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Lewis Smart

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I would like to see talks on the many new studies of psychedelic medicine taking place right now.

In the middle of the last century, researchers and medical / psychiatric practitioners had very promising results studying what is known as the psychedelic family of drugs - LSD, psilocybin, mescaline, etc.

As we all know, things got a little out of hand (in the eyes of government at least) when these substances began to gain popularity amongst people who were using them recreationally and for other personal reasons. This resulted in prohibition.

What is sad is that the prohibition was so thorough that access to these substances became so difficult, even for scientists and doctors, that all that promising research dropped off to almost nothing.

Things are finally changing. Certain studies recently broke the ice, and now there are a range of new and interesting efforts to explore the psychedelic (or entheogenic) substances, and results so far are overwhelmingly positive.

A John Hopkins study found that magic mushrooms provide long term improvements in quality of life and personality. A study associated with an organisation called MAPS found that MDMA is a very potent tool for combating PTSD. A UCLA study indicated that magic mushrooms have potential to relieve anxiety in terminally ill patients. There are many more, completed, ongoing, and in planning.

Sadly, funding for this promising field is still scarce. These drugs are still portrayed as dangerous 'psycho-mimetic' chemicals in much seemingly authoritative literature, notably anything related to drug enforcement agencies, and this continues to cause problems for researches who wish to gain access to the materials and funding necessary.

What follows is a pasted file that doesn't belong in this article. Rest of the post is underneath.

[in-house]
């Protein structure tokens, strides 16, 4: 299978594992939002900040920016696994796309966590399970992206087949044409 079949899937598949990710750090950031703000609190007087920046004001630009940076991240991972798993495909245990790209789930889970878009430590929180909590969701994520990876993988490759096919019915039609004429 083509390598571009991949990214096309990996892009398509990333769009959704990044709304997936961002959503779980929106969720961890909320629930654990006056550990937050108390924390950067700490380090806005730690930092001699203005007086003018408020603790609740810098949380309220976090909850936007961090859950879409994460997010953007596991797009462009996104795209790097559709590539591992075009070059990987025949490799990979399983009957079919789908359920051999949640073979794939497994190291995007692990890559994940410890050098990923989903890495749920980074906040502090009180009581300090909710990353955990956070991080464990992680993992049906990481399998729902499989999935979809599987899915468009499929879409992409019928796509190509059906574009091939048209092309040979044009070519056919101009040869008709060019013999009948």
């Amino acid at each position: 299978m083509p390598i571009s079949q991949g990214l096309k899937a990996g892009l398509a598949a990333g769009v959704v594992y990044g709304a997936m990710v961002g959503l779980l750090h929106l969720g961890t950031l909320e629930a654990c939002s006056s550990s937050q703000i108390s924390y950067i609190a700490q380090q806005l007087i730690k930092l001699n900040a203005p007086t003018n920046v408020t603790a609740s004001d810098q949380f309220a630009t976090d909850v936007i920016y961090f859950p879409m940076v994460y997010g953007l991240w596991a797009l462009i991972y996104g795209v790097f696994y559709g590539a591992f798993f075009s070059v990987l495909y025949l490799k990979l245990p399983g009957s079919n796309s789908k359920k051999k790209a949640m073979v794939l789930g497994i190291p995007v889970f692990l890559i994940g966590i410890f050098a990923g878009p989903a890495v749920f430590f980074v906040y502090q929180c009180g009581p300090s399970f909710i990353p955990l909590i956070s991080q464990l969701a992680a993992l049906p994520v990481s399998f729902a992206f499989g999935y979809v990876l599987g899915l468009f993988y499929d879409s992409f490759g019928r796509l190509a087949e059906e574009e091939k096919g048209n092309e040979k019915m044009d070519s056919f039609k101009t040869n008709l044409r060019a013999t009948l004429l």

I suspect that if our society opens up to the possibility of integrating the experiences these substances provide into medicinal, and eventually cultural practise, then we will see many and diverse positive benefits from that.

TED could make a huge dent in the stigma by hosting a researcher, doctor, artist or writer from the psychedelic community.

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  • Mar 8 2013: I know a guy who has done LSD several times. This man had serious qualms with religion and God; a very militant atheist. LSD showed him understanding, and he feels less angry about the way he was raised and can now defend his atheism without getting argumentative or upset. It was very therapeutic for him.
    • Mar 9 2013: I know someone just like that too.

      These substances show a wide range of therapeutic benefits which seem often to come from the perspective changes the experience of them brings. They can really help you see the big picture, about your life, the world, and how the two fit together.

      This study from John Hopkins (http://www.heffter.org/research-jhus.htm) gave participants doses of psilocybin, the major component of magic mushrooms. There was a control group also, who were given some stimulant. A majority of the mushroom group had experiences which they then and later on declared to be amongst, and often the single most, important experiences of their lives, with great improvement in attitudes towards self and life, desired changes in behavior, etc.

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